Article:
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Poor sleep is a risk factor for depression, but little is known about the underlying mechanisms.
Disentangling potential mechanisms by which sleep may be related to depression by zooming downto the ‘micro-level’ of within-person daily life patterns of subjective sleep and affect usingthe experience sampling method (ESM).
A population-based twin sample consisting of 553 women underwent a 5-day baseline ESM protocolassessing subjective sleep and affect together with four follow-up assessments of depression.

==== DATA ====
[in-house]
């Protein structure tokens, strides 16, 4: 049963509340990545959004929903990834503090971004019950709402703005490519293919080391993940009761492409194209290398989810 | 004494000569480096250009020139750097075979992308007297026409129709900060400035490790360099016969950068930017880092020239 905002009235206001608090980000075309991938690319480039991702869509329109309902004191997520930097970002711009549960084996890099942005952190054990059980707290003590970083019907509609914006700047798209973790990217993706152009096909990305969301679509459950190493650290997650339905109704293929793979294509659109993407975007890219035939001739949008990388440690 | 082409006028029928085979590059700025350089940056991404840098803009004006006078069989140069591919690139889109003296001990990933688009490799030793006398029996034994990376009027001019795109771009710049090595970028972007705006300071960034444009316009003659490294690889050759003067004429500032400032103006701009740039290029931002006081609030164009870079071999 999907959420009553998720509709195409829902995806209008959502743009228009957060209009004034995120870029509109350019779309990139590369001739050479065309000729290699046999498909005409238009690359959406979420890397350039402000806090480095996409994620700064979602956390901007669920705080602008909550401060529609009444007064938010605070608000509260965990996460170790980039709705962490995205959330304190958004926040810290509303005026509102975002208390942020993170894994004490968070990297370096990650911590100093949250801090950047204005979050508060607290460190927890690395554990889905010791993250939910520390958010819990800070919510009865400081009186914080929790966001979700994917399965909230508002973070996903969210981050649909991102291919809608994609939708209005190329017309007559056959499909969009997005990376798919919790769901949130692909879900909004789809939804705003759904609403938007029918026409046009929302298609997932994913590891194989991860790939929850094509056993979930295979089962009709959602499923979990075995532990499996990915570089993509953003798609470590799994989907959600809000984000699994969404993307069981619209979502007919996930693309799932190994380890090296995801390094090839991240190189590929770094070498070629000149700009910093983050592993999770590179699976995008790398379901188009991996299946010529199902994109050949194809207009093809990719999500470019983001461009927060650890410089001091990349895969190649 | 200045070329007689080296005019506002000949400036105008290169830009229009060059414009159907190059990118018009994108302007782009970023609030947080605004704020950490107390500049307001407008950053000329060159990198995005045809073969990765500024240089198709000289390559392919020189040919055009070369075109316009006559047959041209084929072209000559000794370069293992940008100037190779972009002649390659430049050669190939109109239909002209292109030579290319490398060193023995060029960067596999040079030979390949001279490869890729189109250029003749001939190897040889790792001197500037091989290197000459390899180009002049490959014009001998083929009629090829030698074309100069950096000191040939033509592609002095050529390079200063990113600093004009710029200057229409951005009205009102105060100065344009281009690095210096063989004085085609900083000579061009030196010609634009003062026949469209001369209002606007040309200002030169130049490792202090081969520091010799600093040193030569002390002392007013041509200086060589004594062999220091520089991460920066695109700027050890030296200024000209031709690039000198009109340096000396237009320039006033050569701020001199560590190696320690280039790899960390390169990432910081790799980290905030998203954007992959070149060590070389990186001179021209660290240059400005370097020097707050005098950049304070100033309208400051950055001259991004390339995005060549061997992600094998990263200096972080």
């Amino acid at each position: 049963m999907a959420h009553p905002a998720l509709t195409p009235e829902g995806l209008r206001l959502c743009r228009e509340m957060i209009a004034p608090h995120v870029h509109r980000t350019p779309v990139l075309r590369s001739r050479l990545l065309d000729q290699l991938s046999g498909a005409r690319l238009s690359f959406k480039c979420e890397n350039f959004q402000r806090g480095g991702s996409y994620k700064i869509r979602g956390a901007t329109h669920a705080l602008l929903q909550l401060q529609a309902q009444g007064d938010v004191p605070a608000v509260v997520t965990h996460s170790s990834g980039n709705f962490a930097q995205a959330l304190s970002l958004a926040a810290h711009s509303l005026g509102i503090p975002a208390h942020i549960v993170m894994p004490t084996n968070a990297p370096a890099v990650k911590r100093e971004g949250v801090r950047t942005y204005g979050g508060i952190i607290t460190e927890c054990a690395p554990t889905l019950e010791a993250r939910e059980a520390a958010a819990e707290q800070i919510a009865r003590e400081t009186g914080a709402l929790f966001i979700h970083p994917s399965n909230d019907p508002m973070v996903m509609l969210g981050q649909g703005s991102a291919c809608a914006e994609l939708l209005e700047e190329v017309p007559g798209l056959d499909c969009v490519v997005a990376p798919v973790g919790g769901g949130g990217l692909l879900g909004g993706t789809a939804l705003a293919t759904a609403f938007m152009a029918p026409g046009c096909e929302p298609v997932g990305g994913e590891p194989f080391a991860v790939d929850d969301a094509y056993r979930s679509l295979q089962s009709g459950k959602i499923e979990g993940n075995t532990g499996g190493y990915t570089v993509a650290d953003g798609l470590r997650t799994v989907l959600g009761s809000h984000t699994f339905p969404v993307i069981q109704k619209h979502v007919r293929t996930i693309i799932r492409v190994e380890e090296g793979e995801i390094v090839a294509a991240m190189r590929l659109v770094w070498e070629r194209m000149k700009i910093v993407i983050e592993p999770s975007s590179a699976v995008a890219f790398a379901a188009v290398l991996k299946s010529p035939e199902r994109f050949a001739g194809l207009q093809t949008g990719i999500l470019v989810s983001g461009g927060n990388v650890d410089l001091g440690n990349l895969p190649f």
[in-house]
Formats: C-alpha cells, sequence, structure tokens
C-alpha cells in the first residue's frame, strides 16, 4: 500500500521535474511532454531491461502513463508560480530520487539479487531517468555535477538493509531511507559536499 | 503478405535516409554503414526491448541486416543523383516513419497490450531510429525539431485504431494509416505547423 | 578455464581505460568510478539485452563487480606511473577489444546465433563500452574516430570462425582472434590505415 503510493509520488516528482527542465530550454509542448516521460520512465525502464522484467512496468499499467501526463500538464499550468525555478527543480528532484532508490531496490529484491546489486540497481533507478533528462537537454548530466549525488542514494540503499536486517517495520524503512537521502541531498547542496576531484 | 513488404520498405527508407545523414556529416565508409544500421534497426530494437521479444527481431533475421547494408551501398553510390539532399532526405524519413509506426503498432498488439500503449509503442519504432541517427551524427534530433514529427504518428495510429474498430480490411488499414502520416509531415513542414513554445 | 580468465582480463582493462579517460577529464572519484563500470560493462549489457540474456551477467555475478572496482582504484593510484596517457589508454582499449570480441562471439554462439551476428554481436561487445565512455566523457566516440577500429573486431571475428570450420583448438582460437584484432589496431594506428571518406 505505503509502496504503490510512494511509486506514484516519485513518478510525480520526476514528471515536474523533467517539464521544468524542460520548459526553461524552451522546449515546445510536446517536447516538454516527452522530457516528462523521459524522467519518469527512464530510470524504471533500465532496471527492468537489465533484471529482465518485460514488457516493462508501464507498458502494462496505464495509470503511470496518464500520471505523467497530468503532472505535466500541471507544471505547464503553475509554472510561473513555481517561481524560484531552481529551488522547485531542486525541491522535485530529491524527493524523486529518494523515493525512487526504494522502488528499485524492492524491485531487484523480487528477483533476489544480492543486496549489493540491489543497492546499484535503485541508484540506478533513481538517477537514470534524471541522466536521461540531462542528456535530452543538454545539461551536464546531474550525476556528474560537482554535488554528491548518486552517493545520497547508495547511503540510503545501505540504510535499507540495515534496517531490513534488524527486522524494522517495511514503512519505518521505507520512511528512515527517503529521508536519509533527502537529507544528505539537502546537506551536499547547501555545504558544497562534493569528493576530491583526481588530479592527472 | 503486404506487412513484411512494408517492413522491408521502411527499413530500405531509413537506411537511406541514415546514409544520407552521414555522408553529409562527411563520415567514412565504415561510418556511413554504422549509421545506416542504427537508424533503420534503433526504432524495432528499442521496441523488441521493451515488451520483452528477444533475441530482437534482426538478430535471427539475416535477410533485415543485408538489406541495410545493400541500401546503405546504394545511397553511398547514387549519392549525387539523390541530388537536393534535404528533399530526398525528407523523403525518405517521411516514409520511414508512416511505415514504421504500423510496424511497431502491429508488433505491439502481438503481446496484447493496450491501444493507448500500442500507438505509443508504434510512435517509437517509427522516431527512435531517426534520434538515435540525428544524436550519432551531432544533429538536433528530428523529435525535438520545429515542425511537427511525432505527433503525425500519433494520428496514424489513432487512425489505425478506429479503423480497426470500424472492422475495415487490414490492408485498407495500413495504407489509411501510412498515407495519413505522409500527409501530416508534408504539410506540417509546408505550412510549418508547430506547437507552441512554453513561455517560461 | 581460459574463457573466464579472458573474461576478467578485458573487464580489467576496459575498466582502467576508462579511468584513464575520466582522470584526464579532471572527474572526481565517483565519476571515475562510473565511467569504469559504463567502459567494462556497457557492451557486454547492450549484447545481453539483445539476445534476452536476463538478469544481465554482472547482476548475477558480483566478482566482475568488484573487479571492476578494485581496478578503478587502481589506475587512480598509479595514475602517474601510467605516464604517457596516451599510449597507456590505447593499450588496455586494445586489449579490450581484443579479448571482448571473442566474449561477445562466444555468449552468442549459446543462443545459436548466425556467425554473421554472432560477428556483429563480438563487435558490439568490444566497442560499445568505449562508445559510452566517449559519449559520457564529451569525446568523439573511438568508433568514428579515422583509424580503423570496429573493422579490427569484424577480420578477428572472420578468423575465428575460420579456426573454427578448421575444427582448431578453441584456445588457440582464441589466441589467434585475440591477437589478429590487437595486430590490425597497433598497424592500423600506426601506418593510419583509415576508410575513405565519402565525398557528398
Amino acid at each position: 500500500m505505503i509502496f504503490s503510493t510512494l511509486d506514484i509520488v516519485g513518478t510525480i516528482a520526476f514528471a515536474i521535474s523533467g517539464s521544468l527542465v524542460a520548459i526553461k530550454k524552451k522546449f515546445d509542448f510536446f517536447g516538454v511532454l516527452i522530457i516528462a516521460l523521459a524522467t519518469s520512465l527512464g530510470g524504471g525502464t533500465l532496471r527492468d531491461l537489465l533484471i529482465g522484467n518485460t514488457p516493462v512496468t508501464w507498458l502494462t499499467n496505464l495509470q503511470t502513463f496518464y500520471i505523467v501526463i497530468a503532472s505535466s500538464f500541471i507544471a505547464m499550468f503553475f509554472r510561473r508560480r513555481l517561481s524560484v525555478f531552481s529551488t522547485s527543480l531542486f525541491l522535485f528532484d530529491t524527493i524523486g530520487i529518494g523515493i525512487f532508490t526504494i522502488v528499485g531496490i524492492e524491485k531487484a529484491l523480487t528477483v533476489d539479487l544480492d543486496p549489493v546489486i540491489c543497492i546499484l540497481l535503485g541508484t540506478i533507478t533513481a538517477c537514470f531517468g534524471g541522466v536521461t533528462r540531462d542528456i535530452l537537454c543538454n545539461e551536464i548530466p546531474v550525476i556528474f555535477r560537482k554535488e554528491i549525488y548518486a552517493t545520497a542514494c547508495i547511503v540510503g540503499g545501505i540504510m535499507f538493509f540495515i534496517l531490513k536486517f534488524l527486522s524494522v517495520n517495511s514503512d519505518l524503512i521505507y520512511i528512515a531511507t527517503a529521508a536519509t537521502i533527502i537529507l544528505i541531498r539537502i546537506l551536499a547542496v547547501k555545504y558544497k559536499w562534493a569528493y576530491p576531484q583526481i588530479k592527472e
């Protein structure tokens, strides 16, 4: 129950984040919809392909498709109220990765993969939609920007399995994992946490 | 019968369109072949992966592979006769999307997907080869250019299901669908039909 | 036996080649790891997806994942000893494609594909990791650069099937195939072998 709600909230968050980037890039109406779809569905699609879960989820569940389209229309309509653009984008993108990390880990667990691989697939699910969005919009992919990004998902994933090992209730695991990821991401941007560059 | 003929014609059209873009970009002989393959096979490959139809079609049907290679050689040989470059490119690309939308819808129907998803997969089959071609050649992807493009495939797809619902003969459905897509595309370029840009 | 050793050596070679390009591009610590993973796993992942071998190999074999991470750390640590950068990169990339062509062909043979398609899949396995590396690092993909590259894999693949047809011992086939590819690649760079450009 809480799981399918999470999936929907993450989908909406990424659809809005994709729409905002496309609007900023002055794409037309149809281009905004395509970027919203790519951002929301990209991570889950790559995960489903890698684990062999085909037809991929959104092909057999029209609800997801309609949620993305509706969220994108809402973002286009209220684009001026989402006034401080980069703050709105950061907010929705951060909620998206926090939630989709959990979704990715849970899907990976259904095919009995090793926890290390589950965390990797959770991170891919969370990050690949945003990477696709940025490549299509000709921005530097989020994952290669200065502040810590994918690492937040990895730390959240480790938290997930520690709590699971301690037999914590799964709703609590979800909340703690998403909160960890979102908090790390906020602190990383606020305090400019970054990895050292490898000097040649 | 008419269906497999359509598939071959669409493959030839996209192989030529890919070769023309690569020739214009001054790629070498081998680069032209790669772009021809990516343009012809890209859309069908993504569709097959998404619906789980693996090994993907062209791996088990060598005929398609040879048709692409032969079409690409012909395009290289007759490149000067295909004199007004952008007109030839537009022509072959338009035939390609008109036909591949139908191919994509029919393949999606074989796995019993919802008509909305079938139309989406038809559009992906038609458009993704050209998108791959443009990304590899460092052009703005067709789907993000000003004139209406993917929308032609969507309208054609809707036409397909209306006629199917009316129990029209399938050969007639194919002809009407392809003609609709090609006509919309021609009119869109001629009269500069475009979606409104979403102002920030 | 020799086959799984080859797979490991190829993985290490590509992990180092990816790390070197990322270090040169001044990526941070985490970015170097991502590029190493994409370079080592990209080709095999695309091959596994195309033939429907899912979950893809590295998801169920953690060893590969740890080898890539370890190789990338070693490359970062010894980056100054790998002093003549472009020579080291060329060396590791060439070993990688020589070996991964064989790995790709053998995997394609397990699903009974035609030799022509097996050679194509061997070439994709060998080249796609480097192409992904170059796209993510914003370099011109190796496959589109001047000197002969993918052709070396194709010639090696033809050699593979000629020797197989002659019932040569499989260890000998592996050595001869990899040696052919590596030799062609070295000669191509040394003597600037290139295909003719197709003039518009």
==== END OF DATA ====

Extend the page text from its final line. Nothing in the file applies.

Sleep was associated with affect during the next day, especially positive affect. Daytime negative affect was not associated with subsequent night-time sleep. Baseline sleep predicted depressive symptoms across the follow-up period.
The subtle, repetitive impact of sleep on affect on a daily basis, rather than the subtle repetitive impact of affect on sleep, may be one of the factors on the pathway to depression in women.
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